The next archetype to spring to mind is the reporter-turned-opinion man. The two that instantly come to mind are rather local, but they're Mike Royko and Rick Kogan. I never heard Ryoko's voice, but Kogan sounds like he spent 300 years having a dozen cartons of Chesterfields for breakfast. They're cynical, but fair. They've seen it all, done most of it, and bring a wealth of experience to their writing.
Following that, we have the maniacs. The Hunter S. Thompsons of the world. When it comes to Gonzo journalism, you're either setting yourself up to writing a million words, or nothing. I'm opting for nothing.
The last group that I usually think of are the modern investigative journalists. Sadly, in many ways, "modern" means "1980s" here, since shrinking news rooms and shrinking budgets have greatly reduced their ranks. But here we have the 20/20 era John Stossel or David "Fight Back!" Horowitz or, going local again, Dane Placko. Still, these are the guys who do volumes of research and make sure their ducks are all in a row when they go after the corporations and politicians. The people who actually speak truth to power, as opposed to random Tumblr activists.
Sadly, all of these are a dying breed. The first probably never existed outside of Hollywood, the second is rare just for the time required, the third tends to flare out almost instantly, and the last is being eaten by budget cuts. So, what we have left is... well... this:
No, those are foam earplugs. For one, the vast majority of rubber bullets used in riot control are fired by riot guns. In other words, shotguns. Now, I don't know what kinds of riot control gear is being used in Fergurson, but I'd be willing to bet that it's 12ga shot. Which means the rubber bullets will look like tiny little superballs.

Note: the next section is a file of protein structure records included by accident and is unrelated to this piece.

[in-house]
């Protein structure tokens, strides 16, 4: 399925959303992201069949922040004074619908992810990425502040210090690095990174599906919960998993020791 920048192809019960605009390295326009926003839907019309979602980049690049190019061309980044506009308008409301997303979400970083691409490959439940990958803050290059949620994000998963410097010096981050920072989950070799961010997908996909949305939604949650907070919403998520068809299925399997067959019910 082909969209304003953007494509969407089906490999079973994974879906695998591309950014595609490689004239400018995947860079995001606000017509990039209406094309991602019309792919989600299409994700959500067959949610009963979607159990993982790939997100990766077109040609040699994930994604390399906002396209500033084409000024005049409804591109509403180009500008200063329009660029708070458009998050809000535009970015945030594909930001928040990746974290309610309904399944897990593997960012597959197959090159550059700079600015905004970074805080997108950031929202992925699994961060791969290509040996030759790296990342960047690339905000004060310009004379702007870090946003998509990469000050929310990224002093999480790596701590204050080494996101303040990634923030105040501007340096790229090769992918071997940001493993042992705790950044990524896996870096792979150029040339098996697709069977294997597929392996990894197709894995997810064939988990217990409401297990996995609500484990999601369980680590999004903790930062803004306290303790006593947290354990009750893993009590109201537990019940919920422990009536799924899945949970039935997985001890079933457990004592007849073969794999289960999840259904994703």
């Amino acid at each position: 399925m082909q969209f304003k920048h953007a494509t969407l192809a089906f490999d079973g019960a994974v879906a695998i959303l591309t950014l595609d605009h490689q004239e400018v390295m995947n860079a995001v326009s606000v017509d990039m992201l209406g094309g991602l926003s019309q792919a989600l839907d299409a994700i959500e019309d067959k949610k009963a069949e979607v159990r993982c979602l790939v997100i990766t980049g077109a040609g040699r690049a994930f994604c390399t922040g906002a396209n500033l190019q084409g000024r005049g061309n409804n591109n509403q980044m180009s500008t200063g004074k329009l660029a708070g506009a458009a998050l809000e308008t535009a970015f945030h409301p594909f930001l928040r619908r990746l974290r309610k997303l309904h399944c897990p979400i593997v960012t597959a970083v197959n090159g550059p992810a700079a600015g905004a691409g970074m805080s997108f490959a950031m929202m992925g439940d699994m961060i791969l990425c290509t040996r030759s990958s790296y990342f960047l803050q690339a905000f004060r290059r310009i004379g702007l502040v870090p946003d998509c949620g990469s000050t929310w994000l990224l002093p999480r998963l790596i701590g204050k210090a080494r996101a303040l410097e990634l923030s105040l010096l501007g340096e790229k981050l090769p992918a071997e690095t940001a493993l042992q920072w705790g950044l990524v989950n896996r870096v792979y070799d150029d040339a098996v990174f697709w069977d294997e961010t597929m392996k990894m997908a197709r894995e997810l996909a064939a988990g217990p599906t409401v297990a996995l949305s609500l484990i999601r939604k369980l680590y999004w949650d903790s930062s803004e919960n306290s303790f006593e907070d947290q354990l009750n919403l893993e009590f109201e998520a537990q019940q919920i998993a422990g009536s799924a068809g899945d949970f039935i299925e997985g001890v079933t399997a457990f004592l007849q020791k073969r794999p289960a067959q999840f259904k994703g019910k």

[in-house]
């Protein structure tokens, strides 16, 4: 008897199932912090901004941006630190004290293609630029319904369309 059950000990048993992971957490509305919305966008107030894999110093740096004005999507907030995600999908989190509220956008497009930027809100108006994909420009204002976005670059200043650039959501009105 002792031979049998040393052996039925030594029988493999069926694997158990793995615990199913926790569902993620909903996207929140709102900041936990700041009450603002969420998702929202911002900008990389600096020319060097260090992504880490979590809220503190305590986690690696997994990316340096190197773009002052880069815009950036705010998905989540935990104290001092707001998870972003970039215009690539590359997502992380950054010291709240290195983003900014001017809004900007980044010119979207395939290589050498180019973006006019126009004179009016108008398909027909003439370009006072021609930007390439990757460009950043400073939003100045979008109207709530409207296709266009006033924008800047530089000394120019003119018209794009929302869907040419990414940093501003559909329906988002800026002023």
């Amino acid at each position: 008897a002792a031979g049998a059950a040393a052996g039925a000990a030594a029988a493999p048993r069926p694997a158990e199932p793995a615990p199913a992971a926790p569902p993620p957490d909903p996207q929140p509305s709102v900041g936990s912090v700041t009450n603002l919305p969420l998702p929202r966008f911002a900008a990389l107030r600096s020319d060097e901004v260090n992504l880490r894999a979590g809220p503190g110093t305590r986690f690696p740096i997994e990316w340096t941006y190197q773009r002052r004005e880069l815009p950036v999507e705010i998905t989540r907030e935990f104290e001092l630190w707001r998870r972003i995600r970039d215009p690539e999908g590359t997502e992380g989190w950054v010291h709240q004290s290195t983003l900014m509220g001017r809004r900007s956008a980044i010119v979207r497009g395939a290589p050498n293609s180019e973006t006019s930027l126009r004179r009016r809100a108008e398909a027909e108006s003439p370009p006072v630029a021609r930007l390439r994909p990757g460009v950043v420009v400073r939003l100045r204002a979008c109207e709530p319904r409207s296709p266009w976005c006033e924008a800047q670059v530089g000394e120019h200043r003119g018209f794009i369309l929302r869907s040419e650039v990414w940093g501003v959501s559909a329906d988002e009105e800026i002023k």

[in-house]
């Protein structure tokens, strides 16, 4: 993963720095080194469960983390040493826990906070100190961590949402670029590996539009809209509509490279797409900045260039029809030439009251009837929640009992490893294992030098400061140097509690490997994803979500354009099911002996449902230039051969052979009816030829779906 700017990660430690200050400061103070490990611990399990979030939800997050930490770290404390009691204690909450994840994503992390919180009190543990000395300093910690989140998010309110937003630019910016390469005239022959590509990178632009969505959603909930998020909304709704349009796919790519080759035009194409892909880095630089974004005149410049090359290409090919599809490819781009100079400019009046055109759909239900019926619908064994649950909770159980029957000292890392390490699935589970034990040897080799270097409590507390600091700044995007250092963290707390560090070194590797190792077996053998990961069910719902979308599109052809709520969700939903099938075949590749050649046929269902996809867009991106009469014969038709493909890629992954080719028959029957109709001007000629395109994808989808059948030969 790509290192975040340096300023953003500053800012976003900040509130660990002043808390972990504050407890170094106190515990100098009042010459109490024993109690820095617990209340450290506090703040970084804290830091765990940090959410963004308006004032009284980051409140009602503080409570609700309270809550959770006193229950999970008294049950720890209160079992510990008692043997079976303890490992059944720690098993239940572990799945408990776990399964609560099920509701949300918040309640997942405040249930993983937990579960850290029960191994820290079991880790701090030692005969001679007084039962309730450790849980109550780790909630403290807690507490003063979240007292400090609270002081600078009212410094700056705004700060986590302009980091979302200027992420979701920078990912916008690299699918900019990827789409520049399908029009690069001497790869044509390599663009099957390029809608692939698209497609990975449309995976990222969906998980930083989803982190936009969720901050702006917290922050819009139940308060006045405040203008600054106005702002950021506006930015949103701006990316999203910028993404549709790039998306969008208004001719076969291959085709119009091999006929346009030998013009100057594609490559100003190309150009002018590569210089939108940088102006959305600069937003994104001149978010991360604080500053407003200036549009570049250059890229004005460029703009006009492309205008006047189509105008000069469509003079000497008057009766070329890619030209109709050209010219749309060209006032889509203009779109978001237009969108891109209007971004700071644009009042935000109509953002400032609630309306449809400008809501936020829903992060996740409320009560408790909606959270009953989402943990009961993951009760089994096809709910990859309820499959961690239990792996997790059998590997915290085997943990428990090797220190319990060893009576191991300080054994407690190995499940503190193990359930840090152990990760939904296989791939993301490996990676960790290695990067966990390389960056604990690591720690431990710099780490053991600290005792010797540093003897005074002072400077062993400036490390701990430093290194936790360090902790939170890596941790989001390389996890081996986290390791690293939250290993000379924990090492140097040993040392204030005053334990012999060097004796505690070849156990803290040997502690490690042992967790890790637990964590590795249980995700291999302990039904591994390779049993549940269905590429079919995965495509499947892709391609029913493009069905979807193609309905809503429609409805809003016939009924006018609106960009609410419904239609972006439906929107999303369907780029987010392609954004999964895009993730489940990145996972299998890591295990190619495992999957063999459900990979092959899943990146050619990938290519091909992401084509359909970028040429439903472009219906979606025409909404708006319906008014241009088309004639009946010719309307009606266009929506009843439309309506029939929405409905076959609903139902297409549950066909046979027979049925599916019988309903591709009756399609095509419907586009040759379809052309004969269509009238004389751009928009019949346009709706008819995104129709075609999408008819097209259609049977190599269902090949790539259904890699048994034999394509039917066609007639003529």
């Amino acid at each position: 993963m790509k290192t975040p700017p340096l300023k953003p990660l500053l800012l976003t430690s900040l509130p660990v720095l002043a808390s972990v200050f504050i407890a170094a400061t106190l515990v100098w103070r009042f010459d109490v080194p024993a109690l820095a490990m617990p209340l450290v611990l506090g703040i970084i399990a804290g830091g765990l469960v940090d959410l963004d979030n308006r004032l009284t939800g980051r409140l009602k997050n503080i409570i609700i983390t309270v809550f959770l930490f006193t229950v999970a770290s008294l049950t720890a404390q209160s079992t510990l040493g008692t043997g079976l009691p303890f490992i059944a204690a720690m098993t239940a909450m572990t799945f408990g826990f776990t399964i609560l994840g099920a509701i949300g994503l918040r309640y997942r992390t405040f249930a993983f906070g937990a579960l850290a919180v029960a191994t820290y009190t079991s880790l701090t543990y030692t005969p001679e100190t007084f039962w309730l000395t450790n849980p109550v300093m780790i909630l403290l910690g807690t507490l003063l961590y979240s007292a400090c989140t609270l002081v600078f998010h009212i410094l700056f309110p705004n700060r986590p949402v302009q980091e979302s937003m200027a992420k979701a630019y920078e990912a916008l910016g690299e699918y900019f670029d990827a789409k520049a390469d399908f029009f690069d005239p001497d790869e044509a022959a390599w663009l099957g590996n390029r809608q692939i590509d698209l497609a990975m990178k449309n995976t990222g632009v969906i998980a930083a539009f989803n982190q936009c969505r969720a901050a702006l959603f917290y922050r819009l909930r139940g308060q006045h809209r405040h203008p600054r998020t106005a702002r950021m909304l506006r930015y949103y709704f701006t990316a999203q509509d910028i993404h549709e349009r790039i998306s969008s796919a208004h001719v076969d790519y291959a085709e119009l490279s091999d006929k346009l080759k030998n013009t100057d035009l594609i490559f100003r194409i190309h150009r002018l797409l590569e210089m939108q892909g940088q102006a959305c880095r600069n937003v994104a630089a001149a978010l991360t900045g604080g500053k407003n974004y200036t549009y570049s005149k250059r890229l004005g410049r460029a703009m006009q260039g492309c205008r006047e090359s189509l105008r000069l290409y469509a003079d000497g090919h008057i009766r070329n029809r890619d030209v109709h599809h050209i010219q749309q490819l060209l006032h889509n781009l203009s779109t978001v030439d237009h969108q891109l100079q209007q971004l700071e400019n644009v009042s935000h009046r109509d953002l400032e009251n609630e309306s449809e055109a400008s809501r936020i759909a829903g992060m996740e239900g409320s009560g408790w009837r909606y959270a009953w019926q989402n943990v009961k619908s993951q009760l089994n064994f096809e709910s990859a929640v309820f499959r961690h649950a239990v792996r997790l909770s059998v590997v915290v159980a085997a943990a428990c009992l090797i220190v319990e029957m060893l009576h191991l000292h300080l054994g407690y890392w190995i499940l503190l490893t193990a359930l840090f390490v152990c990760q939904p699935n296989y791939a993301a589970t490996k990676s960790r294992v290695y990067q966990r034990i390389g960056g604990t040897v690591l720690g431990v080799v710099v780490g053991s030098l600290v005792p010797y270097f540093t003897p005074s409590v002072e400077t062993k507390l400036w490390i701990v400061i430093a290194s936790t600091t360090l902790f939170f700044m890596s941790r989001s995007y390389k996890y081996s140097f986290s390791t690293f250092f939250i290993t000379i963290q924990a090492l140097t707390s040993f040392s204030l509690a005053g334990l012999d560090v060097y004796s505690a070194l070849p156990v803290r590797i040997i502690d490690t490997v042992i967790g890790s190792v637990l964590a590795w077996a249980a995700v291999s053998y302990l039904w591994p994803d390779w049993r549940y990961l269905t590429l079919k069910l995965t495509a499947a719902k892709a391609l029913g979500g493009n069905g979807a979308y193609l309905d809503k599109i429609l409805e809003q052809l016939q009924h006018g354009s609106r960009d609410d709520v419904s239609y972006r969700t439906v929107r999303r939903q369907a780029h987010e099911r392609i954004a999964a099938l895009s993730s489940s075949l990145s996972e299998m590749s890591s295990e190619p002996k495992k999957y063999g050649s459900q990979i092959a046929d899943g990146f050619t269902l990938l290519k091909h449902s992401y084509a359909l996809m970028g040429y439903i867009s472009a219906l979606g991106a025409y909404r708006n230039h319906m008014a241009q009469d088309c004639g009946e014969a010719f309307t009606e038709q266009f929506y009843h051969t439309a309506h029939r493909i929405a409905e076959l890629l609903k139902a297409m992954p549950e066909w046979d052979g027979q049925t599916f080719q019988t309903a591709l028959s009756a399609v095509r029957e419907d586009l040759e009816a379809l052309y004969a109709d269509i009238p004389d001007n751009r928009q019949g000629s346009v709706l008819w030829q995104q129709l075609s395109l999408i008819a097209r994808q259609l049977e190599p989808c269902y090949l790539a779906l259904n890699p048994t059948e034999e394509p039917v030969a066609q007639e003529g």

Now, I'm not specifically doing this to mock Reilly, although I think he probably deserves it. I'm not going to give him a pass because he's unsure and asking a question. If nothing else, you'd think he could have asked someone there instead of making a doof of himself on Twitter. But, really, I'm just using him as a springboard.
So how can a grown man be so insulated as to have no idea what an earplug looks like? Because he's never had a job outside of journalism. The problem here is that most of the "young turks" going out and doing on-location reporting have never done anything outside of reporting. They were on their high school paper, they went to college to study journalism, they went out and got jobs as journalists. They've never been anything else in their professional lives. He doesn't know what an earplug looks like because he's never done anything where he might run into them.
I can't help but wonder what it would be like if the journalism schools were all closed down. Or if they took a page from the FBI where you have to have had a job for two years before you can apply. How can you report on the world if you know nothing about it? We have people reporting on law that have no clue how law works (outside of a couple episodes of Law & Order). People reporting on guns while creating infographics that include guns from HALO. People reporting on anything and everything when all they know is... reporting.
Frankly, I think we would be better served if journalism schools would be more like trade schools than four year university degrees. Teach people the basics of ethics and the nuts-and-bolts of reporting, and that should really be enough. Maybe an overview of various stylebooks.
I could be completely off base here, I fully admit that. Very little of this post was planned ahead, I'm kind of just rolling with whatever my mind spits out. But if you look at my examples in the beginning, what they all have in common is real life experience. Or, at least a willingness to do research. If you can snap a picture of earplugs and send a Tweet, aren't you able to do a quick Google search? Or check Wikipedia?
5 seconds of research, man. 5 seconds.